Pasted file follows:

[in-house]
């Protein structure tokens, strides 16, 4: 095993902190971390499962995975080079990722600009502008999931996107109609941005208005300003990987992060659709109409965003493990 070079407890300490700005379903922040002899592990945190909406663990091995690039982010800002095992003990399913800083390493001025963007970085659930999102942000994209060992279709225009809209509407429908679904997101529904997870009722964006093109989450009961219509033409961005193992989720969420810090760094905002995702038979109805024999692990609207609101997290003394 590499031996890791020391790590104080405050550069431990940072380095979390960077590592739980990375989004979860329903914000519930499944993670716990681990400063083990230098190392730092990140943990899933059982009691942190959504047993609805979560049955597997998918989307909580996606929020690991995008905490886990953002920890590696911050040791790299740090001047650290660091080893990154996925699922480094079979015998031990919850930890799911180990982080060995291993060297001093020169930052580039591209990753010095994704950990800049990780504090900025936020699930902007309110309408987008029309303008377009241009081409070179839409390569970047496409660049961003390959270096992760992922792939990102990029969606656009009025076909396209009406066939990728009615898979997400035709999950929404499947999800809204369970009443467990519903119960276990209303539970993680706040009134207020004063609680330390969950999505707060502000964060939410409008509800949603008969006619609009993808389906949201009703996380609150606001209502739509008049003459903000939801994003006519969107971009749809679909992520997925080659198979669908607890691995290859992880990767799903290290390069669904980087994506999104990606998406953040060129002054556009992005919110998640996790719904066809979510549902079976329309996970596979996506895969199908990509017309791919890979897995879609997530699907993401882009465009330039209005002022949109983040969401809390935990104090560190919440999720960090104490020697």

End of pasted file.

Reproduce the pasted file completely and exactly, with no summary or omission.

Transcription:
[in-house]
């Protein structure tokens, strides 16, 4: 095993902190971390499962995975080079990722600009502008999931996107109609941005208005300003990987992060659709109409965003493990 070079407890300490700005379903922040002899592990945190909406663990091995690039982010800002095992003990399913800083390493001025963007970085659930999102942000994209060992279709225009809209509407429908679904997101529904997870009722964006093109989450009961219509033409961005193992989720969420810090760094905002995702038979109805024999692990609207609101997290003394 590499031996890791020391790590104080405050550069431990940072380095979390960077590592739980990375989004979860329903914000519930499944993670716990681990400063083990230098190392730092990140943990899933059982009691942190959504047993609805979560049955597997998918989307909580996606929020690991995008905490886990953002920890590696911050040791790299740090001047650290660091080893990154996925699922480094079979015998031990919850930890799911180990982080060995291993060297001093020169930052580039591209990753010095994704950990800049990780504090900025936020699930902007309110309408987008029309303008377009241009081409070179839409390569970047496409660049961003390959270096992760992922792939990102990029969606656009009025076909396209009406066939990728009615898979997400035709999950929404499947999800809204369970009443467990519903119960276990209303539970993680706040009134207020004063609680330390969950999505707060502000964060939410409008509800949603008969006619609009993808389906949201009703996380609150606001209502739509008049003459903000939801994003006519969107971009749809679909992520997925080659198979669908607890691995290859992880990767799903290290390069669904980087994506999104990606998406953040060129002054556009992005919110998640996790719904066809979510549902079976329309996970596979996506895969199908990509017309791919890979897995879609997530699907993401882009465009330039209005002022949109983040969401809390935990104090560190919440999720960090104490020697």